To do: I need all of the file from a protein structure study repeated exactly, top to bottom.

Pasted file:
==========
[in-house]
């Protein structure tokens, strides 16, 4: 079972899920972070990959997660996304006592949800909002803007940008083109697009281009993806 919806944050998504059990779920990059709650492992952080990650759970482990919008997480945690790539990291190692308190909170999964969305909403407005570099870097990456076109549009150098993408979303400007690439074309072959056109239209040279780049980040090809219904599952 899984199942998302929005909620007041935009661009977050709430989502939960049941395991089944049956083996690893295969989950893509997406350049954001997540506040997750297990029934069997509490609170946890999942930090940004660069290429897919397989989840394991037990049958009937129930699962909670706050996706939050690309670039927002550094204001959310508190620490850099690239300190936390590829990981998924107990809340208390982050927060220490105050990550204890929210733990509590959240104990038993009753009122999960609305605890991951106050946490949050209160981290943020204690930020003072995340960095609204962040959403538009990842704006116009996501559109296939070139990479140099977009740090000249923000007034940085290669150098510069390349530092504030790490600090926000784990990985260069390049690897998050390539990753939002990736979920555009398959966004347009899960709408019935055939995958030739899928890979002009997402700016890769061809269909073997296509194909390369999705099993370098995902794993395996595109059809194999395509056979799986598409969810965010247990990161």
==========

[in-house]
């Protein structure tokens, strides 16, 4: 079972899920972070990959997660996304006592949800909002803007940008083109697009281009993806 919806944050998504059990779920990059709650492992952080990650759970482990919008997480945690790539990291190692308190909170999964969305909403407005570099870097990456076109549009150098993408979303400007690439074309072959056109239209040279780049980040090809219904599952 899984199942998302929005909620007041935009661009977050709430989502939960049941395991089944049956083996690893295969989950893509997406350049954001997540506040997750297990029934069997509490609170946890999942930090940004660069290429897919397989989840394991037990049958009937129930699962909670706050996706939050690309670039927002550094204001959310508190620490850099690239300190936390590829990981998924107990809340208390982050927060220490105050990550204890929210733990509590959240104990038993009753009122999960609305605890991951106050946490949050209160981290943020204690930020003072995340960095609204962040959403538009990842704006116009996501559109296939070139990479140099977009740090000249923000007034940085290669150098510069390349530092504030790490600090926000784990990985260069390049690897998050390539990753939002990736979920555009398959966004347009899960709408019935055939995958030739899928890979002009997402700016890769061809269909073997296509194909390369999705099993370098995902794993395996595109059809194999395509056979799986598409969810965010247990990161």